Morris Chestnut reprises his role in the sequel to 1999's "The Best Man." Credit: Getty Images
It's been 14 years since Morris Chestnut starred in "The Best Man," in which he played a man about to marry his sweetheart (Monica Calhoun). Now he's reteaming with Taye Diggs, Terrence Howard, Harold Perrineau and writer-director Malcolm D. Lee for a long-awaited sequel, "The Best Man Holiday." But first he needed to take a trip down memory lane.
Was your character's football background your idea or director Malcolm D. Lee's?
We're both big football fans. I've been playing football and loving football all of my life. So a lot came from me. The funny thing about it is the two roles I'm most remembered for are "Boyz n the Hood," where I played a football player and this one, where I play a football player.
So, 14 years later. How much does that mess with your head?
You know, it doesn't really mess with my head. We know it's been a long time, and we've seen each other throughout the years. Some of us have hung out, some of us haven't. I'm just proud that the studio feels either the content of the movie or the title of the movie or the actors in the movie are still relevant to where they think that it can make some money.
When you reunite with the cast members you haven't seen in a while, is it a sort of reality check about aging?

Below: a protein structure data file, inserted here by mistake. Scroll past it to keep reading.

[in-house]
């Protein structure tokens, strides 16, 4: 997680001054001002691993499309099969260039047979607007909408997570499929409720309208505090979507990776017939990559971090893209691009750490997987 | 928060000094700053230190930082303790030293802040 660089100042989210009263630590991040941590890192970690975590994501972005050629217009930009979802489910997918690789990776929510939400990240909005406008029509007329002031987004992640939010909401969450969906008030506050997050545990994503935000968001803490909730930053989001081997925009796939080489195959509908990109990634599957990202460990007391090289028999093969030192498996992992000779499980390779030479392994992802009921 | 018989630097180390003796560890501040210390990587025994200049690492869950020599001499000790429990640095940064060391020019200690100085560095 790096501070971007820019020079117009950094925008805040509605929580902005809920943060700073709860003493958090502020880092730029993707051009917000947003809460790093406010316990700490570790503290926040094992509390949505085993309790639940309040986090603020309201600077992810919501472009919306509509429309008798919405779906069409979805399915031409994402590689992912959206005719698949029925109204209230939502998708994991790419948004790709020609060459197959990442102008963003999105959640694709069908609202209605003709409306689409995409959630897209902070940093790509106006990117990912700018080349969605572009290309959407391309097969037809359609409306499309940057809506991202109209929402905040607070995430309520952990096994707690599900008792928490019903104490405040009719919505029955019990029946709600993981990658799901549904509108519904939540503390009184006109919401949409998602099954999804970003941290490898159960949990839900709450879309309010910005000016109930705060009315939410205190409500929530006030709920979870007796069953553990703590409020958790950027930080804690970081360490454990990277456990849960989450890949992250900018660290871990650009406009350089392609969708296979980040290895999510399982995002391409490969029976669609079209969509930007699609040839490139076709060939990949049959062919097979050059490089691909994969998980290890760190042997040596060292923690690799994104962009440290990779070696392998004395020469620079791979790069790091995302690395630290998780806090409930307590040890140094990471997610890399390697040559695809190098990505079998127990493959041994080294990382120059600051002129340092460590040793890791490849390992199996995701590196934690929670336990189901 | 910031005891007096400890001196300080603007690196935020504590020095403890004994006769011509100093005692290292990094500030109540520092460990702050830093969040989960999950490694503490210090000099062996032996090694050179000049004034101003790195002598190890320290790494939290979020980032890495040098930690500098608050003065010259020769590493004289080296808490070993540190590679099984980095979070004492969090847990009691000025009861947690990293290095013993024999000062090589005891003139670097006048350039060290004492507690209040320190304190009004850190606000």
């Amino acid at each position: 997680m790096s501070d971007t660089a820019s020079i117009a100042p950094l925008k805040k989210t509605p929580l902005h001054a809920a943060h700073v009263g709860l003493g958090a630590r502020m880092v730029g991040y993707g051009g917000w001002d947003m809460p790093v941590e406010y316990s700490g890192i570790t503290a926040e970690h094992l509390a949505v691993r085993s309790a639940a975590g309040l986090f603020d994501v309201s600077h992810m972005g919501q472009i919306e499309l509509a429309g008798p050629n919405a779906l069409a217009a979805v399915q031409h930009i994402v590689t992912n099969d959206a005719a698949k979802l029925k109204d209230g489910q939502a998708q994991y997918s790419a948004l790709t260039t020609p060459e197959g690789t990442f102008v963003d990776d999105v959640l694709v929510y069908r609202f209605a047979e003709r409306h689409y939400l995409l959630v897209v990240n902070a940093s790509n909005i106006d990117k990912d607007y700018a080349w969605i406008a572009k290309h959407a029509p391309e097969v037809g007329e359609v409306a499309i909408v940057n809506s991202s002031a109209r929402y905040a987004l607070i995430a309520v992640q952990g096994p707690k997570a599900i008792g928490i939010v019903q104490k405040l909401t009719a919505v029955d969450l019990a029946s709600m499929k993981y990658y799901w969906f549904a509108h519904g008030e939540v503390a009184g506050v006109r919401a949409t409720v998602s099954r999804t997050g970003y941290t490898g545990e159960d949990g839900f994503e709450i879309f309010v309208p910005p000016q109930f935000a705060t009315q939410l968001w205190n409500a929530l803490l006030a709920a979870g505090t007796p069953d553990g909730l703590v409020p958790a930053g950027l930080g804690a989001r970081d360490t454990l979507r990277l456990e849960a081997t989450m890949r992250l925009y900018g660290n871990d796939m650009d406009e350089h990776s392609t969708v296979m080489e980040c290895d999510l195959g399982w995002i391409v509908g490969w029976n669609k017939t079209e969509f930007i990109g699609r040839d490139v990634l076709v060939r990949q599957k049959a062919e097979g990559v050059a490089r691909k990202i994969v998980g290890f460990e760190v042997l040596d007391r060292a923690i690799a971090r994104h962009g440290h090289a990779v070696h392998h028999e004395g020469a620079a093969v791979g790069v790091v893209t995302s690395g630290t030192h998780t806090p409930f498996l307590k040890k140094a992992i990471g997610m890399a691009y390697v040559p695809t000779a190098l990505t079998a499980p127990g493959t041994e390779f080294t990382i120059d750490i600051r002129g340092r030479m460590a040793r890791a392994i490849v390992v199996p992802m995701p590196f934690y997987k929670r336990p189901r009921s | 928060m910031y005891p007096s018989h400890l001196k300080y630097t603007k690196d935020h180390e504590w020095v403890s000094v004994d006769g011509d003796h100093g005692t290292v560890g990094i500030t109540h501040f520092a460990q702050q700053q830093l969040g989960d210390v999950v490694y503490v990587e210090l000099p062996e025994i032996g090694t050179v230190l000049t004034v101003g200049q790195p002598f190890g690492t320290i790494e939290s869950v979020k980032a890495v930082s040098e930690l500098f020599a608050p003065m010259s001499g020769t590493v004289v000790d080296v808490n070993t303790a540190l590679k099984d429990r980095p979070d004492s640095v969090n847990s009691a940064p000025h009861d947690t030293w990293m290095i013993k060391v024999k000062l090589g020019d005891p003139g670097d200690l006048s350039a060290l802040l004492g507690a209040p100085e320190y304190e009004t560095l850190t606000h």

You know, the great thing that Malcolm did was a week before we started filming, we all watched the original together. That brought me back to some places emotionally, and even brought up some things about my character that I didn't remember. Whenever I see a movie of mine on TV, I don't watch it. I hurry to change the channel. Sitting there watching that movie from beginning to end, it just brought back a lot of different things. When we started filming I was like, "Do you want me to wear a wig? What do you want me to do? Because the characters had hair last time, and now Taye and I don't have hair."
The characters have all done quite well for themselves.
To be honest, I think that was what was so interesting and refreshing about the first one. It was the first movie of its kind where you really see black professionals. You had Jordan, Nia Long's character, who was a big-time TV executive. You had Harper, Taye's character, who was a writer, an intellectual job. You have those types of images that I think people wanted to see. You had your films like "Boyz n the Hood," "New Jack City," where you're showing street life and drug life and all that. But seeing those positive images on screen, I think that's what was refreshing about the first one.
Speaking of sequels, do you think there will be any more "Kick-Ass" movies?
Ah, man. I don't think so, I don't think so. I think after that one, they're done with those for right now, unfortunately.